I recently built a site where you can practice Arabic by translating sentences from a real corpus, by using concordances to reverse-engineer vocabulary that you don’t know. It’s not very fun to use. Why?
Here are some ideas:
- Game loop doesn’t work on any level. The click-to-click interaction isn’t very intriguing, and level or larger story don’t exist. Thing is, it’s not like I’m to lazy to build them, I’m just unsure what to build…and how to make a click-on-text interaction fun?
- There is a missing difficulty gradient. Sentence difficulty is static, or rather, random. I gave up on this because I couldn’t find a convincing heuristic for sentence difficulty. A combination of length, rarity of words, and overlap with previously seen words, maybe? But first, this is very difficult (Arabic likes ending sentence without punctuation, to recognize a word you need lemmas, …) and second, would that make the game fun?
- Interest: Although translating “real” (as opposed to created for a textbook) sentences is somewhat fun, somewhat feels like a kind of emergence (even for me as the game author), it’s still not genuinely intriguing. I essentially learned English with Reddit, YouTube and fiction books, assimilating language by consuming interesting content. Random corpus sentences are quite far from that, but how would you find a user-specific stream of interesting content in a target language?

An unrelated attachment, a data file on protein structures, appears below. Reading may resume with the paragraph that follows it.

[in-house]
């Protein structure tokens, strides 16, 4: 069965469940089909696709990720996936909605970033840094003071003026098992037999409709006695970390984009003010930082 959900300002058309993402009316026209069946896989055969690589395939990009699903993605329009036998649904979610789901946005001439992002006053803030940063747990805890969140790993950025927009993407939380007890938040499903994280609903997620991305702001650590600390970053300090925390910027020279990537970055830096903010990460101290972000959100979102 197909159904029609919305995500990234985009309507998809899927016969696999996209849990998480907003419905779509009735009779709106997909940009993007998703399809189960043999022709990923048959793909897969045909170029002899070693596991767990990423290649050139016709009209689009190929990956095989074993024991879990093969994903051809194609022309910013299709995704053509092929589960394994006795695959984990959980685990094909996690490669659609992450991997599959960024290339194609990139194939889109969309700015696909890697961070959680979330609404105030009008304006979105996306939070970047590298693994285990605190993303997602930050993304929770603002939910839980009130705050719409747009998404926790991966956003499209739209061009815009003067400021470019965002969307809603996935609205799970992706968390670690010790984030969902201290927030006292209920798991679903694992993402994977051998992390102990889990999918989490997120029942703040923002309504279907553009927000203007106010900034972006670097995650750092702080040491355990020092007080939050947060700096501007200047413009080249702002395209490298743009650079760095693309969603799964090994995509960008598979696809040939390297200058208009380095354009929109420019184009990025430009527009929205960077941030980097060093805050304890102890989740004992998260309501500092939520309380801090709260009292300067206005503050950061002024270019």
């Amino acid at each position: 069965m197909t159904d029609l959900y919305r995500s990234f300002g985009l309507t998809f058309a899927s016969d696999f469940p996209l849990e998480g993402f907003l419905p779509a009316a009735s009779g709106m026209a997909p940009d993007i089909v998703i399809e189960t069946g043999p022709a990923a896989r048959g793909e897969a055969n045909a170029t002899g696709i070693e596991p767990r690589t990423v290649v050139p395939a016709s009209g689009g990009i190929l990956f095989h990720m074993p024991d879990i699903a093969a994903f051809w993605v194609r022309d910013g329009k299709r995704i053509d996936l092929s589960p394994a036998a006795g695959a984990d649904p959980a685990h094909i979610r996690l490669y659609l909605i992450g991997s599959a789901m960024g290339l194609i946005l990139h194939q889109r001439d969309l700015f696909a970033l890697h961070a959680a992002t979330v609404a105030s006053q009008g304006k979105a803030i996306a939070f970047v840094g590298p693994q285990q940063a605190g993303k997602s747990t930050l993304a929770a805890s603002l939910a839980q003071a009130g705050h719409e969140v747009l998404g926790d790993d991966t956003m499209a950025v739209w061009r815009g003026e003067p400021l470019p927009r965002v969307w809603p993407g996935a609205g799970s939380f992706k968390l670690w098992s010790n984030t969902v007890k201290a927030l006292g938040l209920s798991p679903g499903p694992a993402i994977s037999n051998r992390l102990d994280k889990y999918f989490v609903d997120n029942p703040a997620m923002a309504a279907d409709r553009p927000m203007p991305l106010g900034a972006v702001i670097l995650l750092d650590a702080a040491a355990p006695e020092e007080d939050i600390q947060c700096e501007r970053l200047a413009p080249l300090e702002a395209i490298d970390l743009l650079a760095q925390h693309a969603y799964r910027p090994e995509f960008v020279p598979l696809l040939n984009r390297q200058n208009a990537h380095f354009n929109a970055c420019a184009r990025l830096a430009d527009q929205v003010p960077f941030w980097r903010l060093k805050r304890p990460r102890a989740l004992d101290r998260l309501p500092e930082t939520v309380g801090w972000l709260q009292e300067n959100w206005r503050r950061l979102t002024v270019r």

Overall, my main takeaways are:
- Damn, the world of corpus learning (and all the stuff that comes with it) is large.
- I still don’t have a very good Mental Model of the minimum requirement to make a given game fun, compelling enough to get the player to come back. Sure, there are some games which are neat and fun and colorful and complex and social and all that, but what about games or tools that are simple along almost all dimensions, like Cookie Clicker or even DuoLingo, and they still work, in a certain sense. What exactly is the threshold they cleared and I did not?